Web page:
M-PACI Hierarchical Cluster Analysis: Personality Variants in a Pre-Adolescent Inpatient Sample and Their Correlates with Regard to Severity and Psychopathology

Vanessa Brodie, Pace University

Abstract

The topic of personality in childhood, particularly disordered personality, is often deemed controversial due to hesitance on the part of researchers and clinicians alike to label a child with a severe, long term disorder. However, more recent research has started to focus on the importance of earlier identification of especially these severe personality disorder features, so that earlier treatment interventions can be allocated appropriately. While some research has started to look at personality in adolescence, several theorists have pointed to the capacity to consider and analyze features in younger children. There remains, however, a dearth of research and of assessment measures that explore personality in younger children. ^ The present study expanded on the literature through identification of personality typologies among preadolescent children. More specifically, using an archival database consisting of assessment measures completed during psychiatric hospitalization, personality typologies were identified through a cluster analysis of the Milton Pre-Adolescent Clinical Inventory's (M-PACI) emerging personality patterns. These typologies were then examined with regard to their relationship to performance based severity indices (i.e. Ego Impairment Index-2 and Reality-Fantasy Scale for the Rorschach), parent rated psychopathology (using the Devereux Scales of Mental Disorders), and cognitive functioning (via the WISC-IV). ^ The sample consisted of 227 inpatient and 28 outpatient children aged 9 through 12 years old. Results of the cluster analysis identified five personality typologies based on the M-PACI emerging personality patterns, and labels were provided based on significant findings regarding the criterion variables. The identified clusters were: (1) Externalizing Unstable Pattern, who were elevated on the Outgoing, Submissive, Unruly, and Unstable scales, (2) Passive-Resistant Types, who were elevated on the Conforming and Inhibited scales, (3) Ego Impaired Unstable Pattern, who were elevated on the Submissive, Inhibited, Unruly, and Unstable scales, (4) Protected Type, who were elevated on the Confident, Outgoing, and Conforming scales, and (5) Moderate Externalizers, who were elevated on the Confident, Outgoing, and Unruly scales. ^ Overall findings indicated that the Ego Impaired Unstable pattern and Externalizing Unstable pattern are among a more severe typology, while the Protected Type is identified as more resourceful and/or at lower risk. Additional findings, links to similar personality types identified in the literature, and treatment recommendations based on the findings are discussed. The results are a useful addition to assessment of clinically identified children to better understand treatment needs as early as possible. ^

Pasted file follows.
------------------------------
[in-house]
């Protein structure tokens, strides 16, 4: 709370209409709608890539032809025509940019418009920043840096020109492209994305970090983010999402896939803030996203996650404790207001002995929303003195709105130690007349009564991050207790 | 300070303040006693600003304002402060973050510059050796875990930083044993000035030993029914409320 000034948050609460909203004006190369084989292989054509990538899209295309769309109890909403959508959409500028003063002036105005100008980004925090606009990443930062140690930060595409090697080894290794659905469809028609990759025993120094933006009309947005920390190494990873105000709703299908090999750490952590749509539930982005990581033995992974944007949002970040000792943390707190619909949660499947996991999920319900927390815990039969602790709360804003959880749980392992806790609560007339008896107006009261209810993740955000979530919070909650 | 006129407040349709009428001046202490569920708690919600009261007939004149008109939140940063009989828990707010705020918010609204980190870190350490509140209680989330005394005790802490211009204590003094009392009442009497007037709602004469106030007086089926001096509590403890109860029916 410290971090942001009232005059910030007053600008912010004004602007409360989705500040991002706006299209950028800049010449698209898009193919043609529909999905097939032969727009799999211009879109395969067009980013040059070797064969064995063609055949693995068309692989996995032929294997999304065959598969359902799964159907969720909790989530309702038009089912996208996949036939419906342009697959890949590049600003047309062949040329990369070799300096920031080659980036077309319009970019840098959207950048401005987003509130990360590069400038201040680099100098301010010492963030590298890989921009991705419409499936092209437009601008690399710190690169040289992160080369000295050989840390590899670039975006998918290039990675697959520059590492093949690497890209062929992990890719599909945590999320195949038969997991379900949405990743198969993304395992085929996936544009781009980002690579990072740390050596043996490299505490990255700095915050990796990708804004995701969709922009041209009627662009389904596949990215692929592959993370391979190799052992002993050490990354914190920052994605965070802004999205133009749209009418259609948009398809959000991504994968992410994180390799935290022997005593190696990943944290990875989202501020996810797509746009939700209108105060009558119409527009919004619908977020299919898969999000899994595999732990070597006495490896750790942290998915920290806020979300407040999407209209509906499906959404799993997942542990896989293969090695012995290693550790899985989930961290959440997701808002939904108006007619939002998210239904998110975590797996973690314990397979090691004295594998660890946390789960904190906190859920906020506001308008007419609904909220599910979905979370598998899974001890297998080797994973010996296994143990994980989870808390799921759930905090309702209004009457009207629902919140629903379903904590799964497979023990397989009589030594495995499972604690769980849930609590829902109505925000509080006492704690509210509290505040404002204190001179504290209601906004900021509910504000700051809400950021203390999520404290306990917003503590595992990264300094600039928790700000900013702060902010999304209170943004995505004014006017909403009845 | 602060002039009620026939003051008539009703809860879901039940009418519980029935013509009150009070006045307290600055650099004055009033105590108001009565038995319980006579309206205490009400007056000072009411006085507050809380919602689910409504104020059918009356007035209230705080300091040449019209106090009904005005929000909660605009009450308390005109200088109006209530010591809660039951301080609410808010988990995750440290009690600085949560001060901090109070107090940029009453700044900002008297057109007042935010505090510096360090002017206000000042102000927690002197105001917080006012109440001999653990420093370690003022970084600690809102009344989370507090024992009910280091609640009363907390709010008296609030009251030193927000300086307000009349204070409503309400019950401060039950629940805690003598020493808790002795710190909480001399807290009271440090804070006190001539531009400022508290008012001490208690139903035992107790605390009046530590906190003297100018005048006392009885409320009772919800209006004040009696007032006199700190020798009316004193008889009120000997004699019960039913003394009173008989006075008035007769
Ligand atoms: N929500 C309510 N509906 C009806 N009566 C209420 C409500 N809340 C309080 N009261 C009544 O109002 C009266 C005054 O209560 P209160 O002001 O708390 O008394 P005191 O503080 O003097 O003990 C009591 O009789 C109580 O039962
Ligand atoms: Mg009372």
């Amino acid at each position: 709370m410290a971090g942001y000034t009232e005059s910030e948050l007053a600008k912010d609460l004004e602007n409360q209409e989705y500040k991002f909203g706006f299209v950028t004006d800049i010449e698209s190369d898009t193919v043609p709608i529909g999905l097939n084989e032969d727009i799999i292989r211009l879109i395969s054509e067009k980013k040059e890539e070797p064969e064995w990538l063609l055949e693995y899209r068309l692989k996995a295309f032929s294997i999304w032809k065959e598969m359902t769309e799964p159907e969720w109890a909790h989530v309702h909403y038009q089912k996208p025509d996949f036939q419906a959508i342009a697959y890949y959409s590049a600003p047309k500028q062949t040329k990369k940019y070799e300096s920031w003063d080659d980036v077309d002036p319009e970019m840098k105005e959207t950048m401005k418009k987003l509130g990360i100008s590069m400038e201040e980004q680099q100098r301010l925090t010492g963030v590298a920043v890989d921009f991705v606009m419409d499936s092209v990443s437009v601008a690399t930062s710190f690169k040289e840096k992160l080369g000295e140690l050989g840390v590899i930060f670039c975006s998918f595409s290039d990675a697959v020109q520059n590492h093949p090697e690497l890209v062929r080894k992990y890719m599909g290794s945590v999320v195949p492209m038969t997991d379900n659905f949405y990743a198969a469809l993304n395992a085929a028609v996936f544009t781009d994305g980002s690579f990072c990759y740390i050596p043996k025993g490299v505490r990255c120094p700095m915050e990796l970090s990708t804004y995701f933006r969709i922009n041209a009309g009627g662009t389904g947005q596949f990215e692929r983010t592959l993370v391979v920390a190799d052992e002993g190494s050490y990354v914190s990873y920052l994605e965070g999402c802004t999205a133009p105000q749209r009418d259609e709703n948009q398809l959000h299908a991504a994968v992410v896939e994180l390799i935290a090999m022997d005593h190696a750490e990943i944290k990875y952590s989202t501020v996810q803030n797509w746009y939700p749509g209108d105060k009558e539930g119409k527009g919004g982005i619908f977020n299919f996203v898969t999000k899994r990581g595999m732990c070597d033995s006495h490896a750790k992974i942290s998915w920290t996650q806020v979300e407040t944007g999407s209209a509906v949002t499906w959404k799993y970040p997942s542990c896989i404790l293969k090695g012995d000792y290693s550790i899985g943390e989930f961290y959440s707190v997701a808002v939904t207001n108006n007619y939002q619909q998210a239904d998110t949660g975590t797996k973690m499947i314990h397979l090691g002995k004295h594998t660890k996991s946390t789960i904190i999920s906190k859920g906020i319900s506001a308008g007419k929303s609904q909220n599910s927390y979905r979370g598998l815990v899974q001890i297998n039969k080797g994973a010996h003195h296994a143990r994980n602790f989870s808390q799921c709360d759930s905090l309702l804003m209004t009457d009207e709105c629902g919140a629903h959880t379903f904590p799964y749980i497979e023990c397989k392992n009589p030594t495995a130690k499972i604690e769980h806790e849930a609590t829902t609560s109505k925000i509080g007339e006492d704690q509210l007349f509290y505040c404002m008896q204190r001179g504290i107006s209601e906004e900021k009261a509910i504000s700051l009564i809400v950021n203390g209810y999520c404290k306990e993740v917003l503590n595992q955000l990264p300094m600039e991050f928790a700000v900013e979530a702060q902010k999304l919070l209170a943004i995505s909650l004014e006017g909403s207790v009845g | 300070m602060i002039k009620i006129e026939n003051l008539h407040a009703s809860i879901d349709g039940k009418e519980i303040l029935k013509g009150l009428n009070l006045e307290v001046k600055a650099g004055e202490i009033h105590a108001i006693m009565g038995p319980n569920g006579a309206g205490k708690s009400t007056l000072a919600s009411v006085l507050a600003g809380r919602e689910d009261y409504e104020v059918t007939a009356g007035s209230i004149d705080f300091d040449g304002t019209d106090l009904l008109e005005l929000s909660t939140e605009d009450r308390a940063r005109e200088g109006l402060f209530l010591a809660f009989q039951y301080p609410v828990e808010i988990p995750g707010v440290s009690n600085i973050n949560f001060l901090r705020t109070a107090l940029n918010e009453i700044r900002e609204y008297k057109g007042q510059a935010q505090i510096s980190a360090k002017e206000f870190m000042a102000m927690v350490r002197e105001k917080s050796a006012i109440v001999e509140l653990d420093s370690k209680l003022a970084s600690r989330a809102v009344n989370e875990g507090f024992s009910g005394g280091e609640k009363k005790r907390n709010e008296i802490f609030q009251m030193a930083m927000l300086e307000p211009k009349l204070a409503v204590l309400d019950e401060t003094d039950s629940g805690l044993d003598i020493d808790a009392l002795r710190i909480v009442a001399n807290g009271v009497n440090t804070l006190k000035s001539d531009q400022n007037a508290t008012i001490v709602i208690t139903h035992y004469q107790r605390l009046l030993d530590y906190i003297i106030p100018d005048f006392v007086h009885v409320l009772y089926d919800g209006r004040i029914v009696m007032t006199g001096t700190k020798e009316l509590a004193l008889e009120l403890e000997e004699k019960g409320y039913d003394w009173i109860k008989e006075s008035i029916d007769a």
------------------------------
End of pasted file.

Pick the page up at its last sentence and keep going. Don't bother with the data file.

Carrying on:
Subject Area

Psychology, Clinical|Psychology, Personality

Recommended Citation

Vanessa Brodie, "M-PACI Hierarchical Cluster Analysis: Personality Variants in a Pre-Adolescent Inpatient Sample and Their Correlates with Regard to Severity and Psychopathology" (January 1, 2012). ETD Collection for Pace University. Paper AAI3530499.
http://digitalcommons.pace.edu/dissertations/AAI3530499

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